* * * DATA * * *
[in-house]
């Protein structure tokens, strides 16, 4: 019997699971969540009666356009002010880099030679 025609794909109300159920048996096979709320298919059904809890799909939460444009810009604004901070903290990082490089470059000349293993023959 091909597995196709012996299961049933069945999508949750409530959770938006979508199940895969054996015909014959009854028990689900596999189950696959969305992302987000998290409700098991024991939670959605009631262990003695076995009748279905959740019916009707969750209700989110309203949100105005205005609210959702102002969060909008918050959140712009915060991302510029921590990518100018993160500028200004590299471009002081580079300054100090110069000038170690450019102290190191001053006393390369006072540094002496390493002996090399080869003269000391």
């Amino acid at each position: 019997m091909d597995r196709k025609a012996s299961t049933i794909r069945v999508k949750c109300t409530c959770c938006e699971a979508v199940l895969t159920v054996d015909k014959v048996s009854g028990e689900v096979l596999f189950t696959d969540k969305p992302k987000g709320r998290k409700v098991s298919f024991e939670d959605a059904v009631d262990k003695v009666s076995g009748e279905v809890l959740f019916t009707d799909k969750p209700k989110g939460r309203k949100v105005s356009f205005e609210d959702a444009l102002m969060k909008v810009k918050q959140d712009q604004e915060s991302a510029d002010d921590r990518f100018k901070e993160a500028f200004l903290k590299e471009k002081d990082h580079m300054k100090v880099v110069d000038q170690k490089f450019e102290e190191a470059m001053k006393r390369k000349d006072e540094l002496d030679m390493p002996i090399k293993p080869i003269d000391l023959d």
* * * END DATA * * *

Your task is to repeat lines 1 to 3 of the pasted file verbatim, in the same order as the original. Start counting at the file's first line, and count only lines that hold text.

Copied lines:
[in-house]
């Protein structure tokens, strides 16, 4: 019997699971969540009666356009002010880099030679 025609794909109300159920048996096979709320298919059904809890799909939460444009810009604004901070903290990082490089470059000349293993023959 091909597995196709012996299961049933069945999508949750409530959770938006979508199940895969054996015909014959009854028990689900596999189950696959969305992302987000998290409700098991024991939670959605009631262990003695076995009748279905959740019916009707969750209700989110309203949100105005205005609210959702102002969060909008918050959140712009915060991302510029921590990518100018993160500028200004590299471009002081580079300054100090110069000038170690450019102290190191001053006393390369006072540094002496390493002996090399080869003269000391």
């Amino acid at each position: 019997m091909d597995r196709k025609a012996s299961t049933i794909r069945v999508k949750c109300t409530c959770c938006e699971a979508v199940l895969t159920v054996d015909k014959v048996s009854g028990e689900v096979l596999f189950t696959d969540k969305p992302k987000g709320r998290k409700v098991s298919f024991e939670d959605a059904v009631d262990k003695v009666s076995g009748e279905v809890l959740f019916t009707d799909k969750p209700k989110g939460r309203k949100v105005s356009f205005e609210d959702a444009l102002m969060k909008v810009k918050q959140d712009q604004e915060s991302a510029d002010d921590r990518f100018k901070e993160a500028f200004l903290k590299e471009k002081d990082h580079m300054k100090v880099v110069d000038q170690k490089f450019e102290e190191a470059m001053k006393r390369k000349d006072e540094l002496d030679m390493p002996i090399k293993p080869i003269d000391l023959d």